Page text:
Familiarity with some version of Phantom will be helpful in getting the most out of this novel, although it is by no means necessary. Likewise a basic knowledge of the opera “Turandot” and Dumas fils' La Dame aux Camellias will also be useful, although Nomura does provide a basic summary. Rather a basic grasp of the three will enhance the story for readers, allowing them to figure out the central mystery sooner and appreciate the nuances. This is, and has been, part of the fun of Nomura's series, and Phantom's presence in popular culture makes this one of the most accessible volumes of it. However, as with her other novels, most notably the second which dealt with Emily Bronte's Wuthering Heights as far as English language readers are concerned, Nomura puts her own spin on the story, and her interpretation of Leroux's tale is decidedly different from many of the Western critics'. For the literarily minded reader, this is a definite draw, as it encourages us to examine the text in a new light. Particularly interesting is her interpretation of Raoul, a character often written off as much less fascinating than either Christine or the Phantom. Nomura gives him a half-tragic, half-hopeful spin while making Christine rather less complex than other authors have. Those three, along with The Persian, are the novel characters who get the most attention, although it is relatively easy to fill Meg Giry's role if you apply your analytical skills.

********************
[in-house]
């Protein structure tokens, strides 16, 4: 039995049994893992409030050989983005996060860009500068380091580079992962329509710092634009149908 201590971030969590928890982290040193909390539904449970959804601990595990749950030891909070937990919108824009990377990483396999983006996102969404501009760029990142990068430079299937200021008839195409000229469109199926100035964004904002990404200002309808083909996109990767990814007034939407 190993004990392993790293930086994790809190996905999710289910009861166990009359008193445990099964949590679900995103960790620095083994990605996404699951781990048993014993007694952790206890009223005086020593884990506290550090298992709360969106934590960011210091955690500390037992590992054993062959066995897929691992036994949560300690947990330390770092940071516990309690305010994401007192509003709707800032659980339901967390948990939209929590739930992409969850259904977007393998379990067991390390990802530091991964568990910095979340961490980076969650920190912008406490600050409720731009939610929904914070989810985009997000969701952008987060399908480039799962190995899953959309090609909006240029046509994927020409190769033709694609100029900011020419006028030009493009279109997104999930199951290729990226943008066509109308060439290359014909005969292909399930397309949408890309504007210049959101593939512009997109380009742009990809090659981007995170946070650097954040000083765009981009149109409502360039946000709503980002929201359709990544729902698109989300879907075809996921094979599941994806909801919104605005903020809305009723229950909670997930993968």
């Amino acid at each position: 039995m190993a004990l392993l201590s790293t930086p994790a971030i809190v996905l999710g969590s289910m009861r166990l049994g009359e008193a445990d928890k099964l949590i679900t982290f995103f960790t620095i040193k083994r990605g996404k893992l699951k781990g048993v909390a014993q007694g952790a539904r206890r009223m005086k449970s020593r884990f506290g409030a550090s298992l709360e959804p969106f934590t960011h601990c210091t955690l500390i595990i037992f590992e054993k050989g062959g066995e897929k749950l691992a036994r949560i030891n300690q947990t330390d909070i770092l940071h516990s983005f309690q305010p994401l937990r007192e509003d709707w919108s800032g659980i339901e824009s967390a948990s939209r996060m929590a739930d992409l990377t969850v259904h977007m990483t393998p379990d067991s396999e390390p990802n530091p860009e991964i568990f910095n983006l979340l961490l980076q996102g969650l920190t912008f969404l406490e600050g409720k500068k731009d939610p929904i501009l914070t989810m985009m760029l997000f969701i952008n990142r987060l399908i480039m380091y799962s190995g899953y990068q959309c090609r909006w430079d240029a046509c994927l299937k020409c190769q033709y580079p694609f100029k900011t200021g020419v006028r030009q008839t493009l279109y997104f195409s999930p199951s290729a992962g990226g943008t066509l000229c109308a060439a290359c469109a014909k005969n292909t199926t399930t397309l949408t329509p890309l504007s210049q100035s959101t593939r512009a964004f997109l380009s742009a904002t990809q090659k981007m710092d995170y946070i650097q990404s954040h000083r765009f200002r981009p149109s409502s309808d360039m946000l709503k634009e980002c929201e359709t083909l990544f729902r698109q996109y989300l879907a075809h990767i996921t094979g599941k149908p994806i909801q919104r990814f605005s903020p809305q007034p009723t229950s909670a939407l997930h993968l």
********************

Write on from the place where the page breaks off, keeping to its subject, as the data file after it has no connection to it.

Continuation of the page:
Along with the basic Phantom tale, Nomura also draws on the ugly underbelly of a female performer's life. For many years, an actress, dancer, or singer was considered little better than a prostitute in some European societies, and while Leroux doesn't directly address this, Dumas does in La Dame aux Camellias. Nomura brings this to the fore in her novel, and this adds to the tragedy inherent in the story. While she skirts around direct words like “prostitute,” it is abundantly clear what is going on, and she makes a sad but powerful statement about girls with few options. Likewise she mentions the idea of family suicide and how it can effect those around them. These are not topics delved into by most mainstream works that get an English edition and Nomura deserves praise for bringing them up.